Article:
To solve these issues, a great deal of attention has been paid to the emulsion forming conditions and solvent evaporation conditions during the sonication process: sonication time, emulsion temperature, and sample volume. This is reasonable because pore formation of MPs would strongly depend on the evaporation of organic solvents due to the generation of heat during sonication process. Especially, the co-solvent system used in this work to make organic phase in the O/W emulsion is mainly composed of dichloromethane which has relatively low boiling temperature (Tb: 39.6 °C).
Considering the hypothesis that evaporation rate of dichloromethane directly affects the size of pores, we performed experiments to measure the temperature of the samples over increasing sonication times (5, 10, 15, 30, and 60 min) for three different sample volumes (50, 100, and 200 mL) containing 5 v/v% of organic phase and 95 v/v% of aqueous phase (0.5% PVA/5% Tween 20). In addition, to test potential controllability of sample temperature during sonication, emulsions were prepared under two different environments: sonication at R.T. (i.e., no temp. control) and in iced water (i.e., temperature of sample being controlled by iced water during sonication).
As shown in the plot of Fig. 5, sample temperature increased with longer sonication time, and decreased with larger sample volume for continuous sonication at R.T. The temperature of the room-temperature sonicated 50 mL-sample rose close to 60 °C within 10 min, making it extremely difficult to control to evaporation rate of solvents. In the case of 200 mL sample volume, although the sample temperature rose in a controlled manner, the large volume made it difficult to form stable emulsion for different sonication conditions. On the other hand, for the 100 mL sample, the temperature rose close to boiling point of dichloromethane in 5 min, followed by a gradual increase up to 68 °C in a controlled manner with the increase of sonication time. In addition, 100 mL sample size made the most stable microemulsion under our sonication conditions.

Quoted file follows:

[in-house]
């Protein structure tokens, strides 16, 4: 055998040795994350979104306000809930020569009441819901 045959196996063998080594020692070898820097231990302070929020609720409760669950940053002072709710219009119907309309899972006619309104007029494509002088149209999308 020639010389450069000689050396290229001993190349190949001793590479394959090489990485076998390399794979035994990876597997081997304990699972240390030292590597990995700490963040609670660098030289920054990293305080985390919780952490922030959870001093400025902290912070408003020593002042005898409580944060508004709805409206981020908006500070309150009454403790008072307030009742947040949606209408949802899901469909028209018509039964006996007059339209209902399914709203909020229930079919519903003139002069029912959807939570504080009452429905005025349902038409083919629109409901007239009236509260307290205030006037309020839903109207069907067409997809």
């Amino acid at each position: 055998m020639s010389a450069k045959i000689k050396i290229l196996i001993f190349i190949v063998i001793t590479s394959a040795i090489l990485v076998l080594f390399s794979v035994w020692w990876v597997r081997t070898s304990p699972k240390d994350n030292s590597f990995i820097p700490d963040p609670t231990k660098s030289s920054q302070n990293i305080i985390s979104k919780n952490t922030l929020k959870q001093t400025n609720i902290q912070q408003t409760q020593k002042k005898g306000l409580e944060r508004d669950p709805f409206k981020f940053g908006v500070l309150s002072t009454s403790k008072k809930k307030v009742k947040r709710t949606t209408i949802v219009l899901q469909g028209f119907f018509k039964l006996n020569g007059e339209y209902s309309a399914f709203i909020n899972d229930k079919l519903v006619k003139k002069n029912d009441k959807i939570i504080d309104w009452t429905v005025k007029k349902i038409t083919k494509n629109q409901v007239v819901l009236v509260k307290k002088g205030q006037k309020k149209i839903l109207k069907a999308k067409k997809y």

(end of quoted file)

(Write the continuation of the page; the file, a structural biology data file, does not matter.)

In the case of sonication in iced water, samples exhibited a slow increase in temperature over the increase of sonication time. On the contrary to R.T. sonication, sonication in iced water did not show any significant temperature increase. The cooling of the sample container would reduce the temperature rise that is caused by heat generated during sonication. As a result, for all the different sample volumes, the temperature remained below the boiling point of dichloromethane. Since rapid evaporation would make it difficult to control the size of MP pores, cooling the sample by iced water would provide better control on the evaporation rate of solvent.